“This man is a massive idiot and maybe American Psycho wasn’t the biting satire we all thought it was, but just a shitty misogynist book a bunch of people read brilliance into.”
In a contentious interview with Isaac Chotiner published Thursday in The New Yorker, “American Psycho” novelist Bret Easton Ellis expressed annoyance at “hysterical” liberals’ purported inability to move on from President Donald Trump’s 2016 election victory.
The bulk of the conversation, which was occasioned by Ellis’ upcoming non-fiction work “White,” centered around Chotiner’s prodding into the decidedly unprogressive stances adopted by the American author in the book. Ellis generally frustrated his interviewer’s attempts to get him to concede ground and repeatedly emphasized that he was more interested in the reaction to Trump than a debate about politics. The phrase “I don’t know” was uttered by Ellis no less than 11 times throughout the discussion.
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Chotiner contrasted Easton’s willingness to forgive Trump’s comments “about Mexicans being rapists,” with his condemnation of Michelle Obama’s famous “When they go low, we go high” declaration, which Ellis called “breathlessly condescending.”
“I am trying to understand why one of those things sets you off and the other you seem kind of neutral about,” Chotiner said.
At one point, Easton accused Chotiner of twisting the meaning of his comments.
“Why does people being upset about it, or people being upset about the fact that we have a President who regularly says bigoted things, bother you?” Chotiner queried, to which Easton emphatically replied, “No, no, no, no, no. That just twisted up what I meant.”
Asked “why liberals repeating Trump’s remark about Mexican immigrants being rapists” bothered him so much, Ellis said the criticism of the president didn’t “seem to be truthful, and it seemed to be exaggerated and said over and over again.”
“You think I am defending Trump somehow? I am bothered by people using that one thing two years later,” Ellis said.
Alluding to controversial Trump administration policies, such as the president’s remarks post-Charlottesville and migrant children being separated at the U.S.-Mexico border, Chotiner repeatedly pried into Ellis’ disdain for liberal outrage.
“I am just trying to understand why liberal opposition to Trump bothers you so much,” Chotiner said.
“I don’t know if he does think racist things so regularly. I am not sure if I do,” Ellis said.
“It’s not about his policies or supposed racism. It’s about what I see as an overreaction to Trump,” he added.
Chotiner continued to challenge Ellis on his irritation with the liberal consensus, which in his book Ellis described as “shrilly” and condescending toward Trump supporters.
“I just think that there is a man that got elected President. He is in the White House. He has vast support from his base. He was elected fairly and legally. And I think what happened is that the left is so hurt by this that they have overreacted to the Presidency. Now, look, I live with a Democratic, socialist-bordering-on-communist millennial. I hear it every day,” Ellis said, referencing his liberal boyfriend Todd.
Ellis said he was bothered by the “[lack of a] sense of neutrality—of standing in the other side’s shoes and looking at this from the other side” he perceived in the media and from some of his liberal friends. Declaring that he was “not that interested in politics” or policy, Ellis stressed that his curiosity lies in how the media covered Trump, averring that “Especially in Hollywood, there was an immense overreaction.”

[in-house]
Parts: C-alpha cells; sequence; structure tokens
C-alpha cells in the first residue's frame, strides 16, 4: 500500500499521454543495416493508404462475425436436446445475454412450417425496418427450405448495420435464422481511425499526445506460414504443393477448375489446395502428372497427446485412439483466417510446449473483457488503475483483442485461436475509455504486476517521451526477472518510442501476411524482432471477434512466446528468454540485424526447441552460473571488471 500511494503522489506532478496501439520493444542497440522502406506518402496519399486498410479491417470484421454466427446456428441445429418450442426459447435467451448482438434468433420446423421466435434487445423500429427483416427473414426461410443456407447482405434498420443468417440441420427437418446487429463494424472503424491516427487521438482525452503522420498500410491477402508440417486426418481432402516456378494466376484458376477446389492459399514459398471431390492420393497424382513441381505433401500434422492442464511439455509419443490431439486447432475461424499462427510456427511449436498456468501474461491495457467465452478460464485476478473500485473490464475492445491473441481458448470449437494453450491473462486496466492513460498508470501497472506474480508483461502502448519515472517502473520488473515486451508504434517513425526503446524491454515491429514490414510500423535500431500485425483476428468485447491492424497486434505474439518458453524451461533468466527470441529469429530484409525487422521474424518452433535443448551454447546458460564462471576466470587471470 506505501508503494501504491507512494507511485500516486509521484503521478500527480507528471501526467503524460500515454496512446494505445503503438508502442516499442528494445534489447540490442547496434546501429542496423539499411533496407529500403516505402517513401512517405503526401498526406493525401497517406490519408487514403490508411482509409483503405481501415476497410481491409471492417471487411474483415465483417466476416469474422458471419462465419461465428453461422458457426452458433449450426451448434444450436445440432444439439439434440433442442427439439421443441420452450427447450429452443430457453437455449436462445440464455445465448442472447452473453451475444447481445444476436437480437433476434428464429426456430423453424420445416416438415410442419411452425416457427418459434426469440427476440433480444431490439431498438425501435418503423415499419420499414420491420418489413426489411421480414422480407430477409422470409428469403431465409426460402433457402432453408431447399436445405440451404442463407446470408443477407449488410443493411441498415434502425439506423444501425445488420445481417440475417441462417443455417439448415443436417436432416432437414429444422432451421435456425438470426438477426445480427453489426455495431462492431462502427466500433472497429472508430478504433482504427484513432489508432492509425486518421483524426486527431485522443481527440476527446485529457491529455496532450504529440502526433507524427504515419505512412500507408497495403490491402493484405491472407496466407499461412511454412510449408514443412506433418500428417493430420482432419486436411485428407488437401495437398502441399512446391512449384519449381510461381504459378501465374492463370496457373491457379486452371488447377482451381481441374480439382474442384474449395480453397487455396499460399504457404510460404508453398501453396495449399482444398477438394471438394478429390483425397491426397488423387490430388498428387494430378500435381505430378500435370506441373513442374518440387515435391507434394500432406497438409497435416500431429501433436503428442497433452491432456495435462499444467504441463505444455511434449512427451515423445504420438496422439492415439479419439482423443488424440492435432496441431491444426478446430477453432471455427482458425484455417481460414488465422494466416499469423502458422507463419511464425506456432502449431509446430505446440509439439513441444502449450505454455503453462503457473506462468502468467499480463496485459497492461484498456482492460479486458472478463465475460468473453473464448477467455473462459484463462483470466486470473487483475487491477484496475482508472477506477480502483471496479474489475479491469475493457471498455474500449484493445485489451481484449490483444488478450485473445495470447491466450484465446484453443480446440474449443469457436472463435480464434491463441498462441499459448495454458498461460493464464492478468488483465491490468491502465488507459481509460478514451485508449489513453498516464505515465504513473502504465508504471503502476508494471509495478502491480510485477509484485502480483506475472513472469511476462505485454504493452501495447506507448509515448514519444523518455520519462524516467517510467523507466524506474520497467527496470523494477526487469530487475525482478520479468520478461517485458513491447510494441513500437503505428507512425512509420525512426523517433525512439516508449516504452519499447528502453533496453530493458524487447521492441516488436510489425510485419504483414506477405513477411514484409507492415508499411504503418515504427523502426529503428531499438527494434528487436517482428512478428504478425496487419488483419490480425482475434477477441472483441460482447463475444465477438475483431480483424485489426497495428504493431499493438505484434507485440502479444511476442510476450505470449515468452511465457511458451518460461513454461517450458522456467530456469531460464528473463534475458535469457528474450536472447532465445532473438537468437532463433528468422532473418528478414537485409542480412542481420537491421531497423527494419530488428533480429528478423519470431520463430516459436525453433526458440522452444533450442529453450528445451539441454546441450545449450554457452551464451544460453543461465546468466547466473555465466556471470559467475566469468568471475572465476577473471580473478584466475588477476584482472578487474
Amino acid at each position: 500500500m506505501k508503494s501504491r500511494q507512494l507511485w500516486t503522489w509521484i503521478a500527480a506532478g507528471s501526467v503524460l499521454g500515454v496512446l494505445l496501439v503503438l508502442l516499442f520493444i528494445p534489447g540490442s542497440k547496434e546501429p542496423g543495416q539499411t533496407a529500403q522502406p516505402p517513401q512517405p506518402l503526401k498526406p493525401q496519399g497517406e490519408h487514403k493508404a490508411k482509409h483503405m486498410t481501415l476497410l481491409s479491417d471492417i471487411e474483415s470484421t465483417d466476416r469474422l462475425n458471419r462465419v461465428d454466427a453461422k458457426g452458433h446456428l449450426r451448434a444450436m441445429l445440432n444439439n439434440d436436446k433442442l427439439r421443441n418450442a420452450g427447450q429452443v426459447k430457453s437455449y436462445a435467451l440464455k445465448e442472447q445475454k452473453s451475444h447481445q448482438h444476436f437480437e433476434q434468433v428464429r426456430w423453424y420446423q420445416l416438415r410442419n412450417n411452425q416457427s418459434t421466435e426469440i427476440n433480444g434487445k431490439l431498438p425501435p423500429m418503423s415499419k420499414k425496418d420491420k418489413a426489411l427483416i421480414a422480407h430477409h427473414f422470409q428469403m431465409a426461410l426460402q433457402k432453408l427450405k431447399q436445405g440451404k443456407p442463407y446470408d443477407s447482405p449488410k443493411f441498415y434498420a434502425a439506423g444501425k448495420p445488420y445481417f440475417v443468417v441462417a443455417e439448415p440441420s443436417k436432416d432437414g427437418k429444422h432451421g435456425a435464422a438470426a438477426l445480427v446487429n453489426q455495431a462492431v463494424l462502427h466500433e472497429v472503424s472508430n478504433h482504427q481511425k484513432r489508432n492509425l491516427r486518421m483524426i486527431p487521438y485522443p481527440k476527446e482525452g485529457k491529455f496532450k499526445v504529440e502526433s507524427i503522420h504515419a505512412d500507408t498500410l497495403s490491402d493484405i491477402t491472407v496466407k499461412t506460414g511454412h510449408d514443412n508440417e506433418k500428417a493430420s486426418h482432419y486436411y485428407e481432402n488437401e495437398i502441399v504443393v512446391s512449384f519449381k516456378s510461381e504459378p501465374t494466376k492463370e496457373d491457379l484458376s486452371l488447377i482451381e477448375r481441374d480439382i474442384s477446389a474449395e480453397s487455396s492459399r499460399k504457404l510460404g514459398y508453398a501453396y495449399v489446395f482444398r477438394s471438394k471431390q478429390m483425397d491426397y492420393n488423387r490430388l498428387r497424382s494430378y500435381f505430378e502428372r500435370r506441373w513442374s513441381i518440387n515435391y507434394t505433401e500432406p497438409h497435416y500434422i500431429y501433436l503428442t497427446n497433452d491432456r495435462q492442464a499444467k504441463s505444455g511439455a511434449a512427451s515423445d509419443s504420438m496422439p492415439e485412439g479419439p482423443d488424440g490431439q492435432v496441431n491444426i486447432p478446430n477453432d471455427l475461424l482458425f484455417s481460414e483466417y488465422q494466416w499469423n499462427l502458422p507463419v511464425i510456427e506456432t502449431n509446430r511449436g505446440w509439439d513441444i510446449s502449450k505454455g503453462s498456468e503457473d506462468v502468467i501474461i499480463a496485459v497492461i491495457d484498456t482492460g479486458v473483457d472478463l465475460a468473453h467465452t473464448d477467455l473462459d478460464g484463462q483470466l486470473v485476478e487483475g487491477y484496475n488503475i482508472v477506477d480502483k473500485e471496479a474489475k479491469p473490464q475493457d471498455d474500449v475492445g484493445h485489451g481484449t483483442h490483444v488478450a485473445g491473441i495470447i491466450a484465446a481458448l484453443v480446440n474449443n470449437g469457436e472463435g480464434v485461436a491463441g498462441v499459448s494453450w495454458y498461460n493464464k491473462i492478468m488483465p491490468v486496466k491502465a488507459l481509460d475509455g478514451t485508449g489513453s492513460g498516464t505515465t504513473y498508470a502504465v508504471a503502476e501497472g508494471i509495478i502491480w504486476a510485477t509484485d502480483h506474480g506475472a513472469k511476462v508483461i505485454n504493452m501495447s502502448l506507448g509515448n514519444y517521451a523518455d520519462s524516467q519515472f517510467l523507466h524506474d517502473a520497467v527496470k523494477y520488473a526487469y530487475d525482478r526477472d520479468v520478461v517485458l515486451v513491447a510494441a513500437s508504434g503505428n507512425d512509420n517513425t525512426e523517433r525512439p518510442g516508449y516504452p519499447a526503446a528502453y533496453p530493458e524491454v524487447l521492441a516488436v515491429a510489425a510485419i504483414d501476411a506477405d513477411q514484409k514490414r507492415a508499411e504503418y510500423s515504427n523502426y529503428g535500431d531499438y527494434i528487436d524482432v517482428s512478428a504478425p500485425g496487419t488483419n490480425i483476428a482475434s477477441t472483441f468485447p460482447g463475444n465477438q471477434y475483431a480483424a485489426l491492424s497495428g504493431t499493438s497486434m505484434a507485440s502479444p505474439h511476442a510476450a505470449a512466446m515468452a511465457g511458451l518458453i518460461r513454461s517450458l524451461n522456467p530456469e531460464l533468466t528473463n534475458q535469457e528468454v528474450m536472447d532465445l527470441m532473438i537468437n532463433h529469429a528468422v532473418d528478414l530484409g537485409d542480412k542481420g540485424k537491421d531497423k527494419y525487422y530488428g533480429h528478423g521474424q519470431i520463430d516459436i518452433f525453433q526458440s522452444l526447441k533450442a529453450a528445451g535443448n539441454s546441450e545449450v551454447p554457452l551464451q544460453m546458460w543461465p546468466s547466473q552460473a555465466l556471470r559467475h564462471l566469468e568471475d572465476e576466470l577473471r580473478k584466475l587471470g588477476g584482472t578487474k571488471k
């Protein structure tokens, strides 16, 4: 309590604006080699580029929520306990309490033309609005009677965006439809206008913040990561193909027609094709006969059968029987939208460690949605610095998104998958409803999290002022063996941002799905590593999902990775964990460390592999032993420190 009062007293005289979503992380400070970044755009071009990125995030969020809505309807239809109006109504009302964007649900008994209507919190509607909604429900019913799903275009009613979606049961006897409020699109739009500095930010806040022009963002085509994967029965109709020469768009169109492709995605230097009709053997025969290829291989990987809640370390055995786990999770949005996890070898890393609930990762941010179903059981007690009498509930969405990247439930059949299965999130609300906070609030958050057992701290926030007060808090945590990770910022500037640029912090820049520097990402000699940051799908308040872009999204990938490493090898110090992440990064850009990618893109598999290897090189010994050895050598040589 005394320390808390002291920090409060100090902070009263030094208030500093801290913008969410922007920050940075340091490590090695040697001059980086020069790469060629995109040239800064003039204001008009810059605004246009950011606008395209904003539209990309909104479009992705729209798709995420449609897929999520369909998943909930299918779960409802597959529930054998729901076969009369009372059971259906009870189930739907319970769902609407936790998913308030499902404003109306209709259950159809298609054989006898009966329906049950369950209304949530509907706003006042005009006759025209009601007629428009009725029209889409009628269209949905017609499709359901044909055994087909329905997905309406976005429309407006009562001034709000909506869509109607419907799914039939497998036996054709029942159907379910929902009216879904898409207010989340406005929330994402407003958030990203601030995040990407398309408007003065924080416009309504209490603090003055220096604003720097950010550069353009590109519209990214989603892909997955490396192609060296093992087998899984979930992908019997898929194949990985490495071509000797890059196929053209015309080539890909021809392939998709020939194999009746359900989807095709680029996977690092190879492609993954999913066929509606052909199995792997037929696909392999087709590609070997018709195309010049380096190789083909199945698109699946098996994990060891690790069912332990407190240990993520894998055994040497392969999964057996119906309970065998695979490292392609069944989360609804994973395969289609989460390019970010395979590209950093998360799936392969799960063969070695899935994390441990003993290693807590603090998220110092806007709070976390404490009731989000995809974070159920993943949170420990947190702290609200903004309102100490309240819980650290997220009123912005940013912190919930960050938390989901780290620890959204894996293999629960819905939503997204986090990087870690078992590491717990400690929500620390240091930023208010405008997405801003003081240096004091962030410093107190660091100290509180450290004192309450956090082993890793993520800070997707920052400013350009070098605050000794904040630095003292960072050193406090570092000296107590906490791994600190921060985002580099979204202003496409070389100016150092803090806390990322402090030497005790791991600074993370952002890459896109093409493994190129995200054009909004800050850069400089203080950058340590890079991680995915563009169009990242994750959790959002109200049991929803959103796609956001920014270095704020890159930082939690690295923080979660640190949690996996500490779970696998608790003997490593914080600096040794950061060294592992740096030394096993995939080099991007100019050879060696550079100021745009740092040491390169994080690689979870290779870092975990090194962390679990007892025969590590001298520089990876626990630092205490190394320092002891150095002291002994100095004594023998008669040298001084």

“I don’t care really about Trump that much, and I don’t care about politics,” he said. “I was forced to care based on how it was covered and how people have reacted. Sure, you can be hysterical, or you can wait and vote him out of office.”
The novelist expressed his apparent frustration as Chotiner persisted in asking about Trump policy issues. “I think you are leading me into things I am not particularly that interested in,” Ellis said.
At one point during the interview, Ellis asked Chotiner whether he believed Trump supporters were all “crazy, insane racists.”
“All of them, no,” Chotiner drily replied, before asking Ellis about what main insight he’d gleaned from the years since Trump became president.
— Isaac Chotiner (@IChotiner) March 22, 2019
Unsurprisingly, Ellis’ remarks sparked backlash from liberal cognoscenti.
“This interview was deeply satisfying to read, because it shows that white men like Bret Easton Ellis lack actual intellectual depth and that their positions can just be boiled down to white supremacy and misogyny,” snarked feminist writer and editor Lara Witt.
Feminist writer Jill Filipovic was even harsher in her assessment. “This man is a massive idiot and maybe American Psycho wasn’t the biting satire we all thought it was, but just a shitty misogynist book a bunch of people read brilliance into,” she tweeted.
This isn’t the first time Ellis, also a screenwriter and director, has displeased the liberal class with which he is entwined. In January, he said that no one in Hollywood really believes “Black Panther” is a particularly good movie ― before launching into an impressive rant against his industry’s progressive posturing.
“Representation is so important to them. And with a huge fatuous inclusivity and diversity push. What the most flattering pose might be in the moment — as if inclusivity and diversity have anything to do with awarding a movie’s merits. Yes, this is the culture the Oscars are pushing, and it is rather nauseating,” he said.
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